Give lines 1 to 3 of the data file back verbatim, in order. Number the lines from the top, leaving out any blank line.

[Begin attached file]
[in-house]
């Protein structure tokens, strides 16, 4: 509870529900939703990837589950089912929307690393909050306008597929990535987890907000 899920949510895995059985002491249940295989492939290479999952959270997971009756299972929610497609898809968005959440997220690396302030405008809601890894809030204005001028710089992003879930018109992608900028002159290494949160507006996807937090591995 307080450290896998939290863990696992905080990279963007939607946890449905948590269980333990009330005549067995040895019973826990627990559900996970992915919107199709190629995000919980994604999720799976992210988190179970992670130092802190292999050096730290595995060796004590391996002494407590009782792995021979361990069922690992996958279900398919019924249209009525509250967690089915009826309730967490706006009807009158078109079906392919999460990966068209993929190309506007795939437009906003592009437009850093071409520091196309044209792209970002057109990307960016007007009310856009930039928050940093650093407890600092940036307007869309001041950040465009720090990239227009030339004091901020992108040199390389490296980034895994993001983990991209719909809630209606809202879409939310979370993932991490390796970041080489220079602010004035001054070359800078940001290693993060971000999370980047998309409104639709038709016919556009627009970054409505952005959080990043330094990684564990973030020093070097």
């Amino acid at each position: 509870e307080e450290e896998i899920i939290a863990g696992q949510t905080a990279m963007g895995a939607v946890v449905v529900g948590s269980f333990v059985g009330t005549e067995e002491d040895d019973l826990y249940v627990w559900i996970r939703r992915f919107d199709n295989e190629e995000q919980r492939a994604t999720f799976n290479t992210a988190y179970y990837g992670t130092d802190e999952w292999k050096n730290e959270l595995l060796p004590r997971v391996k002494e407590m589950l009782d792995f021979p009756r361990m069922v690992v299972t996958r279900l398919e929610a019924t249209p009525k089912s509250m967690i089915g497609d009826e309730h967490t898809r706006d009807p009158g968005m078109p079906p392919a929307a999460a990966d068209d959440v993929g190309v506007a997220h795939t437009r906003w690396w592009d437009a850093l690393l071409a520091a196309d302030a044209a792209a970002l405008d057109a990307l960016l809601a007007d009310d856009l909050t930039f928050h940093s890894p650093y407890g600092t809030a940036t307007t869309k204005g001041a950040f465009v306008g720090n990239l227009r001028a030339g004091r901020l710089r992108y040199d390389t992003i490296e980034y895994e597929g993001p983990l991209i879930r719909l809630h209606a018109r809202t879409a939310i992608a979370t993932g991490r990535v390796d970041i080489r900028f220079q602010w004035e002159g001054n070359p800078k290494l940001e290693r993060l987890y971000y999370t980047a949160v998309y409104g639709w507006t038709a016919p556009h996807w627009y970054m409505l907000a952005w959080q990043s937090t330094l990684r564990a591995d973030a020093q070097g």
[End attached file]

[in-house]
């Protein structure tokens, strides 16, 4: 509870529900939703990837589950089912929307690393909050306008597929990535987890907000 899920949510895995059985002491249940295989492939290479999952959270997971009756299972929610497609898809968005959440997220690396302030405008809601890894809030204005001028710089992003879930018109992608900028002159290494949160507006996807937090591995 307080450290896998939290863990696992905080990279963007939607946890449905948590269980333990009330005549067995040895019973826990627990559900996970992915919107199709190629995000919980994604999720799976992210988190179970992670130092802190292999050096730290595995060796004590391996002494407590009782792995021979361990069922690992996958279900398919019924249209009525509250967690089915009826309730967490706006009807009158078109079906392919999460990966068209993929190309506007795939437009906003592009437009850093071409520091196309044209792209970002057109990307960016007007009310856009930039928050940093650093407890600092940036307007869309001041950040465009720090990239227009030339004091901020992108040199390389490296980034895994993001983990991209719909809630209606809202879409939310979370993932991490390796970041080489220079602010004035001054070359800078940001290693993060971000999370980047998309409104639709038709016919556009627009970054409505952005959080990043330094990684564990973030020093070097």
């Amino acid at each position: 509870e307080e450290e896998i899920i939290a863990g696992q949510t905080a990279m963007g895995a939607v946890v449905v529900g948590s269980f333990v059985g009330t005549e067995e002491d040895d019973l826990y249940v627990w559900i996970r939703r992915f919107d199709n295989e190629e995000q919980r492939a994604t999720f799976n290479t992210a988190y179970y990837g992670t130092d802190e999952w292999k050096n730290e959270l595995l060796p004590r997971v391996k002494e407590m589950l009782d792995f021979p009756r361990m069922v690992v299972t996958r279900l398919e929610a019924t249209p009525k089912s509250m967690i089915g497609d009826e309730h967490t898809r706006d009807p009158g968005m078109p079906p392919a929307a999460a990966d068209d959440v993929g190309v506007a997220h795939t437009r906003w690396w592009d437009a850093l690393l071409a520091a196309d302030a044209a792209a970002l405008d057109a990307l960016l809601a007007d009310d856009l909050t930039f928050h940093s890894p650093y407890g600092t809030a940036t307007t869309k204005g001041a950040f465009v306008g720090n990239l227009r001028a030339g004091r901020l710089r992108y040199d390389t992003i490296e980034y895994e597929g993001p983990l991209i879930r719909l809630h209606a018109r809202t879409a939310i992608a979370t993932g991490r990535v390796d970041i080489r900028f220079q602010w004035e002159g001054n070359p800078k290494l940001e290693r993060l987890y971000y999370t980047a949160v998309y409104g639709w507006t038709a016919p556009h996807w627009y970054m409505l907000a952005w959080q990043s937090t330094l990684r564990a591995d973030a020093q070097g």